Editor’s note: Park officials said Saturday that Acadia plans to stay open through Sunday, Oct. 1 if the federal government shuts down.
Last week, Gov. Janet Mills signed an executive order to create an Office of New Americans to both support and draw on the talents of recent arrivals to the state.
The first step is for a group to create a plan for the office by January.
With hundreds of immigrants facing an imminent departure from their temporary housing at the Portland Expo and the city looking at other communities for help, this initially felt like slow-moving bureaucracy at a time when urgent action is needed.
Maybe we haven’t paid close enough attention, or maybe the full picture hasn’t been explained. But officials from the state, several communities and many nonprofits have been working together for years on new housing options and other services for the hundreds of asylum seekers who are coming to Maine, as well as for Mainers who are homeless. This work is largely supported with recent infusions of funding from the Legislature and coordinated by MaineHousing.
This work, which includes hundreds of new housing units, will be enhanced and better coordinated by the new state government office.
“We applaud the governor’s executive order and support the creation of a new state-level Office of New Americans,” Mufalo Chitam, executive director of Maine Immigrants’ Rights Coalition, said in a press release from the governor’s office. “It has been impossible to keep up with new immigrant arrivals in Maine without one entity to coordinate the multiple agencies, organizations, and municipalities performing this work. Such an office can help address this need, and we look forward to assisting in the effort to develop a strong plan for its creation.”
Such coordination is long overdue. As we’ve written before, the federal government has largely abdicated its responsibilities as the influx of those coming to America seeking asylum has stretched the resources of many U.S. cities. More than 1,600 asylum seekers, mostly from Africa, have arrived in Maine so far this year, most of them to Portland. The city has long asked for state-level coordination to respond to the influx.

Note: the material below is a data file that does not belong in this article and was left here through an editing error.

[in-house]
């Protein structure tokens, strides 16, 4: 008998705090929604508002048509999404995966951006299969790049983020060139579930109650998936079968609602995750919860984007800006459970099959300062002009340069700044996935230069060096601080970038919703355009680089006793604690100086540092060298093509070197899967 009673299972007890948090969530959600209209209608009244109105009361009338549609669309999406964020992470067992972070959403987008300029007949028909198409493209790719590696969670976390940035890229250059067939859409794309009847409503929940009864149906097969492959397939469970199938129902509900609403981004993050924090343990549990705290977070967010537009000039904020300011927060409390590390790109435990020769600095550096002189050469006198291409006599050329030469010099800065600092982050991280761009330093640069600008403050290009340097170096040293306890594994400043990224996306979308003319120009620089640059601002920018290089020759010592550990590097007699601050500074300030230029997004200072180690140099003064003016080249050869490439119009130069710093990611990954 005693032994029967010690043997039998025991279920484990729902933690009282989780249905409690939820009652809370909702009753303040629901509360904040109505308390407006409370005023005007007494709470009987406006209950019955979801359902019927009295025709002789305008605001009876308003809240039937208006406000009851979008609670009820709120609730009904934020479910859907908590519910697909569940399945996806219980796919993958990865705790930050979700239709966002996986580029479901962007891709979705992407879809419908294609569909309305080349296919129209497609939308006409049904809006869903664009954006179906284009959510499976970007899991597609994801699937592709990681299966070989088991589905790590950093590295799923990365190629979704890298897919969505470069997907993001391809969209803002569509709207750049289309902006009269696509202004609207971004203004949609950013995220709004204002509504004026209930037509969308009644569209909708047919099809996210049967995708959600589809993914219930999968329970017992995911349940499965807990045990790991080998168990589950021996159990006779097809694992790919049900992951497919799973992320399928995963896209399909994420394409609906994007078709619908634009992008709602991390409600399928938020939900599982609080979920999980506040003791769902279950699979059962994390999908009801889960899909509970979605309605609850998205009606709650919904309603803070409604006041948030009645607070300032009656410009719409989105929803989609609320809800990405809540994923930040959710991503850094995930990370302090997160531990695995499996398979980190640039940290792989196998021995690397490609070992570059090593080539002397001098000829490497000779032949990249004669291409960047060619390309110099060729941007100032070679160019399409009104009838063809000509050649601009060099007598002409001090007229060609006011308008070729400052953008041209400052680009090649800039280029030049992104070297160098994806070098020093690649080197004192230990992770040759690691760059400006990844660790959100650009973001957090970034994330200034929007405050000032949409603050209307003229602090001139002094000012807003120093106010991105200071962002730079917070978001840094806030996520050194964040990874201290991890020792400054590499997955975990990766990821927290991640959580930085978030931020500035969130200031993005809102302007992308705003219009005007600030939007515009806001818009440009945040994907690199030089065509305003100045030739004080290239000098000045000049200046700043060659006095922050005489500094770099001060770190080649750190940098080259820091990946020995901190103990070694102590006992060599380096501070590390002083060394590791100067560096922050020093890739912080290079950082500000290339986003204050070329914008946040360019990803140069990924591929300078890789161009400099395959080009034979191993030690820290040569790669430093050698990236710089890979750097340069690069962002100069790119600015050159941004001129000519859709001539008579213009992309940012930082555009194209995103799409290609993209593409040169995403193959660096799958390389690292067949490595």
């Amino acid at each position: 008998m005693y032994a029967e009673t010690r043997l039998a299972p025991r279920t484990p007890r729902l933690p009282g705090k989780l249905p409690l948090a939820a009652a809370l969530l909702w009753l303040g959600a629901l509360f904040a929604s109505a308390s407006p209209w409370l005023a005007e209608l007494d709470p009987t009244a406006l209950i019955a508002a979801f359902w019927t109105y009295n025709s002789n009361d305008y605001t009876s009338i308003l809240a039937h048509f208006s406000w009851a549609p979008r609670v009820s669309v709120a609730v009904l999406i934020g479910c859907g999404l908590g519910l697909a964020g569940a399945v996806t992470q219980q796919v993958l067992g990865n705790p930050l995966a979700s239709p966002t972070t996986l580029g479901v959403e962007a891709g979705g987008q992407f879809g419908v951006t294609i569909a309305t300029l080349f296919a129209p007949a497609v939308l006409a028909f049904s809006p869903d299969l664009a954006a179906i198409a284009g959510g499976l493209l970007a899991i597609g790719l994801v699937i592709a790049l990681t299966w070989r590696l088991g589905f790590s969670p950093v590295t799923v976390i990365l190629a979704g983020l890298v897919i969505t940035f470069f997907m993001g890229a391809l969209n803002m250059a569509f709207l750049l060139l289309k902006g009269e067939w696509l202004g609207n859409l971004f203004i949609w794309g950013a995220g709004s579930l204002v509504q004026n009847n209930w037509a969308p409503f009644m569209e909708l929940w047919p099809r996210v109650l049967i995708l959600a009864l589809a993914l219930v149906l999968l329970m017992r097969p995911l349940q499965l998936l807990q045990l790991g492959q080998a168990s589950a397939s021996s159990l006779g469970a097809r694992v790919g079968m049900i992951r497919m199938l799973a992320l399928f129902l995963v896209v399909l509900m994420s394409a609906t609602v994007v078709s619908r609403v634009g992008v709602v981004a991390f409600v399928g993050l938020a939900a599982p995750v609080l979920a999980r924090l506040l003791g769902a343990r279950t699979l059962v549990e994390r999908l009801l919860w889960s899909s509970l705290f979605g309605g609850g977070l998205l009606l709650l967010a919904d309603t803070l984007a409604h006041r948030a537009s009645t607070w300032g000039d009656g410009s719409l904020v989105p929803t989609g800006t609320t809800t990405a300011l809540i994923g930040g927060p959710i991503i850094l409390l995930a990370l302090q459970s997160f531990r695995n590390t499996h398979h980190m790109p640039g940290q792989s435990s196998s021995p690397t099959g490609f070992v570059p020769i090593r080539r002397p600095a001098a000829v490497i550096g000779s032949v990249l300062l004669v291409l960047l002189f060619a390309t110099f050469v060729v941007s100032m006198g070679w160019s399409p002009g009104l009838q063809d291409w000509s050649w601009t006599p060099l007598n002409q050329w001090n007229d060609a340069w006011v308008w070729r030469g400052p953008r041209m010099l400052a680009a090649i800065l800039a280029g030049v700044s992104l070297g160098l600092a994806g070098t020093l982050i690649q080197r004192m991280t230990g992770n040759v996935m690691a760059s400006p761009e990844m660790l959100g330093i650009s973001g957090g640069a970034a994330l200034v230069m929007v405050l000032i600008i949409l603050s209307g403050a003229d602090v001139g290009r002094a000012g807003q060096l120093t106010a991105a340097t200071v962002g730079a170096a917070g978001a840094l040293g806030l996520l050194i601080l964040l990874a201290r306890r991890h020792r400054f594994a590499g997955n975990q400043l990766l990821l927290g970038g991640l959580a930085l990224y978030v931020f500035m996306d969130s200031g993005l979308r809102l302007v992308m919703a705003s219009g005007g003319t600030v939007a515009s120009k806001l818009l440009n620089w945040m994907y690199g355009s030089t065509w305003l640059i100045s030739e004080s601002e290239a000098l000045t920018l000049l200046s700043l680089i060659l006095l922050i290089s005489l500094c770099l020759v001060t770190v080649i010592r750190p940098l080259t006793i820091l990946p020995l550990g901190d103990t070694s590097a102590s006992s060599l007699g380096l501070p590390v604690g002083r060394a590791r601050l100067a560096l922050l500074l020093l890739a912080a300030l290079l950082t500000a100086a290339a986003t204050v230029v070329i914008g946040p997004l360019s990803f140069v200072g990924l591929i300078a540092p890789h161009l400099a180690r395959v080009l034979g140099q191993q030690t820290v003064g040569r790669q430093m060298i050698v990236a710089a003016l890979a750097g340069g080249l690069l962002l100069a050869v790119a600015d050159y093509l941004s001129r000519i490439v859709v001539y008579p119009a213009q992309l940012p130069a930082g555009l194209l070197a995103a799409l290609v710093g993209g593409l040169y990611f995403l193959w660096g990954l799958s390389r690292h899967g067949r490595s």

The governor’s Office of Policy Innovation and the Future became more directly involved after Portland area officials proposed housing asylum seekers at Unity Environmental University because the school, in Unity, has a lot of unused dorm space. That proposal is now on hold.
Now the Office of Policy Innovation and the Future will oversee the creation of this new office, which has been needed for some time.
Although Portland, along with South Portland and, more recently Saco, are home to the majority of recently arrived asylum seekers, the state has played a significant role in housing them.
For example, emergency housing funding provided by the Legislature will support housing for more than 600 individuals or families, mostly in southern Maine. New housing units have been built in South Portland and are being built in Brunswick where the state will cover the first two years of rent for the families of asylum seekers. The state is also paying for long-term hotel rooms in South Portland and Saco for asylum seekers. Services, such as English classes and job fairs will be offered at these housing facilities.
Under federal law, asylum seekers cannot apply for work permits until at least six months after they have filed an asylum petition, leaving them with no immediate sources of income. This is nonsensical. Mills, along with the Legislature and the state’s congressional delegation, has been pushing for a change in federal law to allow asylum seekers to work more quickly, which will also benefit the many Maine businesses that are struggling to find workers.
While there is rightly attention on helping asylum seekers, the state has also allocated and spent a significant amount of money on building new shelters and supported housing for Mainers who are homeless. In addition, Greg Payne, the governor’s senior housing advisor, explained, when asylum seekers who are currently living in emergency shelters are moved to more permanent housing, these shelter spaces will be available to those who are homeless.
“This type of permanent infrastructure is critically needed to help immigrants in Maine put down roots and thrive,” Sue Roche, the executive director of the Immigrant Legal Advocacy Project, said in a statement applauding the new office. “Our state is in need of the growth, experience, and knowledge that immigrants bring and this investment will be a tremendous benefit to our larger Maine community.”
Maine does need newcomers. Those new Mainers and the cities where they live also need a better coordinated approach to their housing and services, and federal law needs to be changed to allow them to work more quickly after their arrival.